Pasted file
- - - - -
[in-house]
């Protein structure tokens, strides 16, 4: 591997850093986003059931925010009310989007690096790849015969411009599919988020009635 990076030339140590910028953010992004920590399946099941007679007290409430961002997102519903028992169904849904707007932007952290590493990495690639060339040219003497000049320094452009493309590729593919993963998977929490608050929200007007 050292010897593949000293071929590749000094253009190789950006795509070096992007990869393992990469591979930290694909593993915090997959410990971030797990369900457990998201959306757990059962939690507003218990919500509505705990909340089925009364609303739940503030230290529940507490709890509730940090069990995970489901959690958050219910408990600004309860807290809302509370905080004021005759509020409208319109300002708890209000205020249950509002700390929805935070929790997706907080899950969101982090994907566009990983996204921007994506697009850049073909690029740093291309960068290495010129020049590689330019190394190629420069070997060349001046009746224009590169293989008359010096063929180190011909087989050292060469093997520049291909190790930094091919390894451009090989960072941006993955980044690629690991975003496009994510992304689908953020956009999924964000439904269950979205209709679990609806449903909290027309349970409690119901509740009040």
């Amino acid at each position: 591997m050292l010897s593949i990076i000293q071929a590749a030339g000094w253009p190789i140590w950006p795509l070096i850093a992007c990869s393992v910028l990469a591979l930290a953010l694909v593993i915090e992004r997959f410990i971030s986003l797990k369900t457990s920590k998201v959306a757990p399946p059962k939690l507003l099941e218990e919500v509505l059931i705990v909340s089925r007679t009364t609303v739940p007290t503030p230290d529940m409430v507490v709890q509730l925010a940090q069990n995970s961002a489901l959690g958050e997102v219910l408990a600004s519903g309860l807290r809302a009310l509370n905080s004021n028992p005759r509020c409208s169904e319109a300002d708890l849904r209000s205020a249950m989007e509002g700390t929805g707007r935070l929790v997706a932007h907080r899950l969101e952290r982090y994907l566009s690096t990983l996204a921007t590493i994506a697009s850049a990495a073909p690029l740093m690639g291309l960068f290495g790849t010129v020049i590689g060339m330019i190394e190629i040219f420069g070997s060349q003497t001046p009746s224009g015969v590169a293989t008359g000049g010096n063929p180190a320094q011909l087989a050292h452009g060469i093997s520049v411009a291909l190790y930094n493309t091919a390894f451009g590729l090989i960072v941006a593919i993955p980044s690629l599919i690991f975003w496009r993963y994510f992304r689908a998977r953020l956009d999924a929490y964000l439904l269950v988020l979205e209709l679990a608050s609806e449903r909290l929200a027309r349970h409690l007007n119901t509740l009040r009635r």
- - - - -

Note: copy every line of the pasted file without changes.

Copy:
[in-house]
């Protein structure tokens, strides 16, 4: 591997850093986003059931925010009310989007690096790849015969411009599919988020009635 990076030339140590910028953010992004920590399946099941007679007290409430961002997102519903028992169904849904707007932007952290590493990495690639060339040219003497000049320094452009493309590729593919993963998977929490608050929200007007 050292010897593949000293071929590749000094253009190789950006795509070096992007990869393992990469591979930290694909593993915090997959410990971030797990369900457990998201959306757990059962939690507003218990919500509505705990909340089925009364609303739940503030230290529940507490709890509730940090069990995970489901959690958050219910408990600004309860807290809302509370905080004021005759509020409208319109300002708890209000205020249950509002700390929805935070929790997706907080899950969101982090994907566009990983996204921007994506697009850049073909690029740093291309960068290495010129020049590689330019190394190629420069070997060349001046009746224009590169293989008359010096063929180190011909087989050292060469093997520049291909190790930094091919390894451009090989960072941006993955980044690629690991975003496009994510992304689908953020956009999924964000439904269950979205209709679990609806449903909290027309349970409690119901509740009040």
């Amino acid at each position: 591997m050292l010897s593949i990076i000293q071929a590749a030339g000094w253009p190789i140590w950006p795509l070096i850093a992007c990869s393992v910028l990469a591979l930290a953010l694909v593993i915090e992004r997959f410990i971030s986003l797990k369900t457990s920590k998201v959306a757990p399946p059962k939690l507003l099941e218990e919500v509505l059931i705990v909340s089925r007679t009364t609303v739940p007290t503030p230290d529940m409430v507490v709890q509730l925010a940090q069990n995970s961002a489901l959690g958050e997102v219910l408990a600004s519903g309860l807290r809302a009310l509370n905080s004021n028992p005759r509020c409208s169904e319109a300002d708890l849904r209000s205020a249950m989007e509002g700390t929805g707007r935070l929790v997706a932007h907080r899950l969101e952290r982090y994907l566009s690096t990983l996204a921007t590493i994506a697009s850049a990495a073909p690029l740093m690639g291309l960068f290495g790849t010129v020049i590689g060339m330019i190394e190629i040219f420069g070997s060349q003497t001046p009746s224009g015969v590169a293989t008359g000049g010096n063929p180190a320094q011909l087989a050292h452009g060469i093997s520049v411009a291909l190790y930094n493309t091919a390894f451009g590729l090989i960072v941006a593919i993955p980044s690629l599919i690991f975003w496009r993963y994510f992304r689908a998977r953020l956009d999924a929490y964000l439904l269950v988020l979205e209709l679990a608050s609806e449903r909290l929200a027309r349970h409690l007007n119901t509740l009040r009635r």